(The editor of the IMCoS Journal, Ljiljana Ortolja-Baird, was visiting us from England that evening. She was quite surprised, since in the UK, specific colors have been associated with specific parties for much longer. Moreover, in most of Europe, red is used by leftist parties, whereas here it is used by the GOP. Blue is most often used by European conservatives, but here is used by the Democrats. Note: In the UK, even the satirical Raving Monster Loony Party founded by the late Screaming Lord Sutch, 3rd Earl of Harrow, always uses yellow. There ARE rules, you know, even when one is out of one’s head.)

 


FARRAGO IN CHICAGO - A SPLENDID SUCCESS

 

The cartographic triple header in Chicago was a great success.  The first event, 24-26 October, was the 34th International Symposium of IMCoS (the International Map Collectors Society).  It drew about 120 persons from the United States and Europe to attend the topic of Private Map Collecting and Public Map Collections in the United States. Of these, 40 were members of WMS, and 21 more were accompanying spouses.  The events included a full day of speakers and a full day trip trip to Milwaukee to visit the collection of the American Geographic Society on the campus of UM-Milwaukee and the MacLean Collection in the Chicago suburbs. Most of us had heard of the AGS library; the MacLean was less familiar. Both proved to be treasure troves – simply spectacular stuff. The MacLean as an unparalleled collection of wall maps which hang from racks, making it look like a carpet shop.

 

The Nebenzahl Lectures celebrated their anniversary on 27 October, 50 years to the day since the first one began. The focus was Maps, Their Collecting and Study: A Fifty Year Retrospective. The speakers were the leading lights of the international map community, including Matthew Edney, Peter Barber, Jim Akerman, Susan Schulten, and Tony Campbell. They were all really fine, but a special word must be said about Susan Schulten, who continues to amaze with her command of material and superb delivery.

 

Her excellence was a common topic of conversation for the remainder of the event. I don’t know the attendance numbers, but the room holds about 150, and there was a waiting list.
 
I was unable to attend the map fair, so will leave that for others to discuss.
 

 

INTERNATIONAL CONFERENCE ON THE HISTORY OF CARTOGRAPHY SET FOR BRAZIL IN JULY 2017 (REPEAT LISTING)

The next International Conference on the History of Cartography will be held 9-14 July 2017 in the city of Belo Horizonte in Brazil’s Minas Gerais Province. BH is Brazil’s sixth largest city. Since this is the first ICHC in South America, the main theme addresses the wider region of Latin America. The colonial experience and its impact on mapping the continent will be very much at the forefront of the conference. This is very different from the European venues where ICHC usually meets. Most events will take place in the central area around Praca de Liberdade (Liberty Plaza) in downtown Belo Horizonte.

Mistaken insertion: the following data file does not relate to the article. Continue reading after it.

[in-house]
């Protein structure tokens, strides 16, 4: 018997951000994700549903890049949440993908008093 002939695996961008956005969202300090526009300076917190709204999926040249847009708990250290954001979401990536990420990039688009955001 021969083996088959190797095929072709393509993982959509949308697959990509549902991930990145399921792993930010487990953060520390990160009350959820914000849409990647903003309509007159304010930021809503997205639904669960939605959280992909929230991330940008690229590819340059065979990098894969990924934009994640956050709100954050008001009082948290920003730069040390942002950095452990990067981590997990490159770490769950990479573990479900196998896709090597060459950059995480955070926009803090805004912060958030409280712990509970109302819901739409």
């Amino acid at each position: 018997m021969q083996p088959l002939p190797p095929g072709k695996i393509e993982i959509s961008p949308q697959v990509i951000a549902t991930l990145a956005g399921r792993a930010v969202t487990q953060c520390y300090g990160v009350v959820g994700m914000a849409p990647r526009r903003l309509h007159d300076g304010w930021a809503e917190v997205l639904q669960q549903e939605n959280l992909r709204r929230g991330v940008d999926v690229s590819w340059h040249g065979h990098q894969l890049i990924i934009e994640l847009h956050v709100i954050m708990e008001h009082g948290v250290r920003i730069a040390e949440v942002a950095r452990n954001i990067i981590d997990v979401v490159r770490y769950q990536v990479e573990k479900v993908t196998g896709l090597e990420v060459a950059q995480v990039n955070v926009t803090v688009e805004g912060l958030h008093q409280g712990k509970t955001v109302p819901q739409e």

Costs for this conference are also appreciably lower than for those held in Europe. Registration is only $120 for the week, and decent hotel rooms start at about $45. Start thinking now about the realistic possibility of attending this outstanding event. They are held only once every two years, and the experience will place you at the very epicenter of the history of cartography community.
 
Main Conference Theme: Cartographic Challenge of the New

  • Mapping Practices in New Worlds
  • Mapping Cities: Recording Growth or Creating Vision
  • Indigenous Mapping
  • Mapping Nationhood
  • Mapping Natural Resources
  • and any other aspect of the history of cartography

Conference Exhibits

  • Mapping Brazil:  Experience and Fantasy
  • Mapping, Painting, and Delineating Minas Gerais
  • Seeding Utopias: Maps of the Planned Brazilian Colonial Cities
  • Looking Over the Globe: The New Cartographic Challenge
  • Belo Horizonte: A Planned City in the Tropics

 
Much more information can be found on the conference web site at http://www.fafich.ufmg.br/ichc2017/ or see the feature article in the Winter 2016 Portolan.

 

ONE MORE WORD ABOUT ICHC

If you are thinking about attending the ICHC, you will need a passport.  You already knew that. But if you are a U.S. citizen, that passport must contain a visa from the nation of Brazil.  To obtain this, you must apply in person to the consular section of the Embassy of Brazil in Washington or one of Brazil’s nine consulates throughout the U.S.  This can also be done for you by a proxy – a friend, relative, or visa agency.  You will leave the passport with them and they will return it to you by mail. I am told that they are prompt and efficient.  For further information click here.

 

 

“I think that the constant study of maps is apt to disturb men’s reasoning powers.”


Robert Arthur Talbot Gascoyne-Cecil
3rd Marquess of Salisbury
Three times Prime Minister of Great Britain
Four Times Foreign Minister of Great Britain

 

 

(Note: For better or worse – probably the latter – all content in Latitudes is the work and wording of editor Bert Johnson, unless specifically noted to be the work of someone else. Bert can be reached at mandraki@verizon.net. Lay-out and transmission is done by Eliane Dotson.)